Notes and Announcements [stub]

1880 The American Art Review  
Known as the Early Journal Content, this set of works include research articles, news, letters, and other writings published in more than 200 of the oldest leading academic journals. The works date from the mid--seventeenth to the early twentieth centuries. We encourage people to read and share the Early Journal Content openly and to tell others that this resource exists. People may post this content online or redistribute in any way for non--commercial purposes. Read more about Early Journal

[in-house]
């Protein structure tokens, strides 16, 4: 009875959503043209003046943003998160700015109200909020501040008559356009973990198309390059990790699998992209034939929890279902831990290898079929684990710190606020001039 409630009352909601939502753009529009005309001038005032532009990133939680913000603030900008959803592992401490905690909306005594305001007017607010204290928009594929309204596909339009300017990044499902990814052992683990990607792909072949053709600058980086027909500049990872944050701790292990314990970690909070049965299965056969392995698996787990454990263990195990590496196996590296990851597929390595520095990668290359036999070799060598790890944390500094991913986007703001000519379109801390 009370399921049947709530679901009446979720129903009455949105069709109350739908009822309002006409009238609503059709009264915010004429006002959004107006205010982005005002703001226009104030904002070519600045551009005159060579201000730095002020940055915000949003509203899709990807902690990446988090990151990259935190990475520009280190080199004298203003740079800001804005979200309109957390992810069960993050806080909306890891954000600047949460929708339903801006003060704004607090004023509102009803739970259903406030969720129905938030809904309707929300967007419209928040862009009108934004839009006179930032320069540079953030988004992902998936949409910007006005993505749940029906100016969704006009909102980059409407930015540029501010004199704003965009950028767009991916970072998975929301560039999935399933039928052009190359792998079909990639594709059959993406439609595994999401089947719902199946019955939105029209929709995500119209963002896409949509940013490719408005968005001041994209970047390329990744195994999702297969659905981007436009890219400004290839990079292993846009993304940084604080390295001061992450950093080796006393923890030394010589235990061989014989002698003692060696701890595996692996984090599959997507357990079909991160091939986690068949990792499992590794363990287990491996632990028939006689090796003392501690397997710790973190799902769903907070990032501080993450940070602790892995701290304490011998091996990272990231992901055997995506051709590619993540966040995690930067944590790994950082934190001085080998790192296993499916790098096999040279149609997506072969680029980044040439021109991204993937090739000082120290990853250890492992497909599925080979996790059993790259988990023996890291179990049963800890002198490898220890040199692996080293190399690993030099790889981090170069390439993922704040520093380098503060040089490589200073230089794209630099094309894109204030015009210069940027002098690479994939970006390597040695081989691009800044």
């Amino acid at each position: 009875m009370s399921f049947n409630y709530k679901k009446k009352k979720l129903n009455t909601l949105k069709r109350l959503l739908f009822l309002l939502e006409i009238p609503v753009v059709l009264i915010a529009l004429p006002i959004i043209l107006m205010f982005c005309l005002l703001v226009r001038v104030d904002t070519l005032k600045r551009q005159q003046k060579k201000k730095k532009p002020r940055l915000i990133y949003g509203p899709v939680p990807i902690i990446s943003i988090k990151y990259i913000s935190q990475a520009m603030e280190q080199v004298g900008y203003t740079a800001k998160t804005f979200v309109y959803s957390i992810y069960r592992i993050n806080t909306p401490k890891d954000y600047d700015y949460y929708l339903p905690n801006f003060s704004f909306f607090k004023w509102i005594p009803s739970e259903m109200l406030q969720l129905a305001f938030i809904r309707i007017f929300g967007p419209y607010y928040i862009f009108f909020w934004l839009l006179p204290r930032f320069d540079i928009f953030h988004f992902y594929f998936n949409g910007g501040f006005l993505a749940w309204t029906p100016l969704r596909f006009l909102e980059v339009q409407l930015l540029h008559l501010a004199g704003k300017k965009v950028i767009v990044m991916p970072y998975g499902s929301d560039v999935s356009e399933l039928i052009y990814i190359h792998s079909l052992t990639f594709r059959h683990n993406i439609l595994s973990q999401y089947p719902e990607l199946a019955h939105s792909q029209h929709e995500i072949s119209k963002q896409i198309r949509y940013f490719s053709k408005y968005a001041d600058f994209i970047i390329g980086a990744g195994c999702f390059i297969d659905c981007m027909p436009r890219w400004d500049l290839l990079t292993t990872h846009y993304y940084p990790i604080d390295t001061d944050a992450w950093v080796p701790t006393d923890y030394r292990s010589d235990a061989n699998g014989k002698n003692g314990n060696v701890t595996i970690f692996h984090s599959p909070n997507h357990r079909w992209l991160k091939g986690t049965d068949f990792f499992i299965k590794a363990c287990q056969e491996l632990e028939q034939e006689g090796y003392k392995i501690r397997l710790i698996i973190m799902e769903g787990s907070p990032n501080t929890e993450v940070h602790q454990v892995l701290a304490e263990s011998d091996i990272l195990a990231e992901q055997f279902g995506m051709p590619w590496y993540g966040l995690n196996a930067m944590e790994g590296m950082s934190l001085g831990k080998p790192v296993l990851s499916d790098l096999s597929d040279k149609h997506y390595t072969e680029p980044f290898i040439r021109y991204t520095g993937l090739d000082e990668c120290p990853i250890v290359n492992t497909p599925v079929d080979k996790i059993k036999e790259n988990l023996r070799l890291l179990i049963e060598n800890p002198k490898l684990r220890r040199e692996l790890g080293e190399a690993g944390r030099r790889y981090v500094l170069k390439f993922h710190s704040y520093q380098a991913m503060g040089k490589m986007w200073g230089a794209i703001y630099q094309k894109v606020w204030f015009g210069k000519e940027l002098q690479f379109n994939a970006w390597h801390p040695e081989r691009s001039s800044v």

more » ... ntent at http://about.jstor.org/participate--jstor/individuals/early-journal--content. JSTOR is a digital library of academic journals, books, and primary source objects. JSTOR helps people discover, use, and build upon a wide range of content through a powerful research and teaching platform, and preserves this content for future generations. JSTOR is part of ITHAKA, a not--for--profit organization that also includes Ithaka S+R and Portico. For more information about JSTOR, please contact support@jstor.org. THE AMERICAN ART REVIEW. 79 first ever written. Probably he intended to speak of it as the first English biography, for that prefixed to the Stuttgart edition was published two years earlier, and is so closely followed by Dr. Lodge that we are led to believe that his own is substantially a translation of it. In concluding hiis account of Winckelmann's life, the translator says: " I should not be sorry to see it surpassed by a better attempt." Evidently these words were written in 1849, when no such attempt had been made, but it seems strange that they were not altered, or that a note was not added to the pas sage when reprinted for this new edition, to tell the reader that Dr. Lodge's wish was gratified eight years ago, by the appearance of Carl Justi's Life, Wor-ks, and Contevmporaries of Winckei;nann, in three volumes, published at Leipsic in I872. The general soundness of Winckelmann's theory of the beautiful.in art; the correctness of his conclusions as to the causes of the superiority of the Greeks in sculpture; the frequent occurrence of happy illustrations of thought by apt similes to be found in his pages, -sufficiently account for the fact that his writings are still prized, despite the elaborate works on the same subjects written since his day by German, French, and English archbologists, whose opportunities for study are tenfold greater than those which were available in the last century, wlhen Winckel mann, though groping in what was comparatively an Egyp tian darkness, saw the light, and proclaimed it. His pre sumed facts may have been subverted, his attributions mistaken, his deductions as to schools and styles unsound; yet nevertheless the residuum of original thought, wealth of idea, and richness of imagery, noticeable in his writings, have sufficed to keep their author's name alive. " If," says Schasler,' " modern mstheticians have gained a higher position, whence they command an extended horizon, we must not forget that his shoulders served them as a stir rup. Even Lessing received a directing impulse from Winckelmann, who is thus the indirect cause of all that has been accomplished since his day." Born in 1717, at Stendal, in Altmark, the son of a poor shoemaker, Johann Joachim Winckelmann first read Greek and Latin authors in the library of his native town, and continued to do so with avidity in the Gymnasium at Berlin and the University at Halle. In 1748 he became Librarian to Count von Bunau, at N6thenitz, near Dresden, and thus found an opportunity for that study of ancient art to which his life was to be devoted. This greatly increased his longings for Italy, where it was mainly to be passed. Through the interest which he awakened in the Papal Nuncio, Monsignor Archinto, he obtained the promise of a situation in the Vatican Library, on condition that he would abjure Protestantism, whichl he finally made up his mind to do in 1754, rather, as it seems, from love of Rome than of Romanism. He did not, however, attain the object of his desire for more than a year, during which he devoted his time exclusively to the study of ancient art, and wrote his first work, Thoulghts upoI thle fZnitation of Greek Art in Painting and Sczufiture. When this was published, in 1756, together with two other compositions on the same subject, Winckelmann was at Rome, in company with his friend, Raphael Mengs, the painter, living on a small pen sion granted him by the king of Saxony. The enthusiasm which the treasures accumulated at Rome awakened in his
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